There are multiple cargoes of benzene being quoted on the transpacific export route, but hardly any space remains for them until mid-June. Rates are notionally unchanged, for example low $50s/t for 5,000-ton parcels from Korea to Houston, but these levels could be challenged should an outsider decide to go on berth. In addition to benzene, there are several cargoes of base oil and paraxylene to the U.S. Gulf that are struggling to fix. Space is not widely available in May to Europe either. Biodiesel and used cooking oil are some of the main components to this trade at the moment, but another shipment of 15,000 tons to 19,000 tons of base oils is believed to have been fixed from Singapore to Rotterdam off mid-May.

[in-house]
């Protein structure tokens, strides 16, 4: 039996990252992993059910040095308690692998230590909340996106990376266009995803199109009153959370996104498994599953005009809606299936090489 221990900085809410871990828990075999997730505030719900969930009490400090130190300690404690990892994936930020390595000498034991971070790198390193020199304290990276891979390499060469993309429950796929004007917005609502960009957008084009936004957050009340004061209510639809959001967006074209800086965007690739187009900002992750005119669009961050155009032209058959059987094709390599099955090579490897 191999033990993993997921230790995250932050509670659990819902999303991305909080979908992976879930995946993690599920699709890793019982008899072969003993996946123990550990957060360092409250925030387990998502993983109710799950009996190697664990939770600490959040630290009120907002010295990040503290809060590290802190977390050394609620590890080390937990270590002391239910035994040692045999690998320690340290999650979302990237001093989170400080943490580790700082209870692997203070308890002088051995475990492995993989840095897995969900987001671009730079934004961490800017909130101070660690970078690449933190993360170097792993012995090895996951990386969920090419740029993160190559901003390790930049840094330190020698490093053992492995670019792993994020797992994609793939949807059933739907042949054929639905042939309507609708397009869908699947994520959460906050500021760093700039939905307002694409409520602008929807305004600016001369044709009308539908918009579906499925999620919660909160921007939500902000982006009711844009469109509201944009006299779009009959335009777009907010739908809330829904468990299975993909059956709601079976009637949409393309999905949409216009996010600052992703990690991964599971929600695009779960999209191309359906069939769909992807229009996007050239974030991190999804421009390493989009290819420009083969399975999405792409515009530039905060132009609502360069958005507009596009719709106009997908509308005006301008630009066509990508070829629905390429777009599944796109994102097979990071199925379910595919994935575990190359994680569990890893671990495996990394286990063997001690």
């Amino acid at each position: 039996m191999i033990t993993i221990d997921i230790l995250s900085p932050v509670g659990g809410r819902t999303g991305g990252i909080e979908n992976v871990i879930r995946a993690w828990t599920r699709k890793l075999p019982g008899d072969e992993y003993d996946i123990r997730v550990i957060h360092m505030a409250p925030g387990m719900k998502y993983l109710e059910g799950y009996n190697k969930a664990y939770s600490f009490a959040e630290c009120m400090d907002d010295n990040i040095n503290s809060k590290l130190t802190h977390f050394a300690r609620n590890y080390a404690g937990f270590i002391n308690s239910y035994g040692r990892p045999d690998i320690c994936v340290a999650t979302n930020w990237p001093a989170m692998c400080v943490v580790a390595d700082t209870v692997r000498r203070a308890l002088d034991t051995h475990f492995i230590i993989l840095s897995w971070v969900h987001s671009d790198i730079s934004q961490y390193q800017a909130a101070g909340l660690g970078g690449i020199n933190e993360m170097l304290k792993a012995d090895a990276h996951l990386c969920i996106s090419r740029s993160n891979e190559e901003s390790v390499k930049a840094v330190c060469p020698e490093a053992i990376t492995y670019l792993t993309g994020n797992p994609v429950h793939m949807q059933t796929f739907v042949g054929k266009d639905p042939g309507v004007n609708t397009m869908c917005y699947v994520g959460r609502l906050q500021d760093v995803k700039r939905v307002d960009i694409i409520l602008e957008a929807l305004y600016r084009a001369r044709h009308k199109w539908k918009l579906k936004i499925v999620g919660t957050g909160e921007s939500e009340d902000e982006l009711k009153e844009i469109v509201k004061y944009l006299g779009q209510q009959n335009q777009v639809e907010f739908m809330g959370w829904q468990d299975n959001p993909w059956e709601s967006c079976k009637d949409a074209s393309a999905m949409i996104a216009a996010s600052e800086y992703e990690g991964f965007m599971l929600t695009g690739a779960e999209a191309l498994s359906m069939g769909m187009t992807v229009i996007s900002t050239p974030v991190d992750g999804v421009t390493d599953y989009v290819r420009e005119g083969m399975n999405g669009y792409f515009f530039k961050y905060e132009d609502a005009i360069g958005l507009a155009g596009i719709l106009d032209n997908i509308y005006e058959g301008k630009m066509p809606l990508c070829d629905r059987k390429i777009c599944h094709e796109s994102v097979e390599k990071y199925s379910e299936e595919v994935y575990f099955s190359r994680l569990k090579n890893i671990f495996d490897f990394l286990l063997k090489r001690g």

A bit of a lull has again occurred in the regional markets, and there has been a handful of open positions along the India and Middle East Gulf route available to deal with the majority of cargoes. Base oils have been seen from the Red Sea ports, but not so much from Al Ruwais, U.A.E., this week. Eastbound space remains scarce through the remainder of the month, and charterers have reacted by reigning in their outstanding requirements. Westbound has also been quieter in terms of spot demand, although owners claim contractual demand to be strong.
This column originally appeared in the May 9 edition of Lube Report Americas.
Adrian Brown is a senior market analyst for chemicals and base oils with SSY Shipbrokers, London, can be reached firstname.lastname@example.org or +44 12 0750 7507. Information about SSY can be found at www.ssyonline.com. In the Houston office,Steve Rosenthalof SSY's Chemical Tanker Department can be reached directly at +1 (713) 652-270 and Jordi Maymi in Singapore can be reached at +65 6854-7127.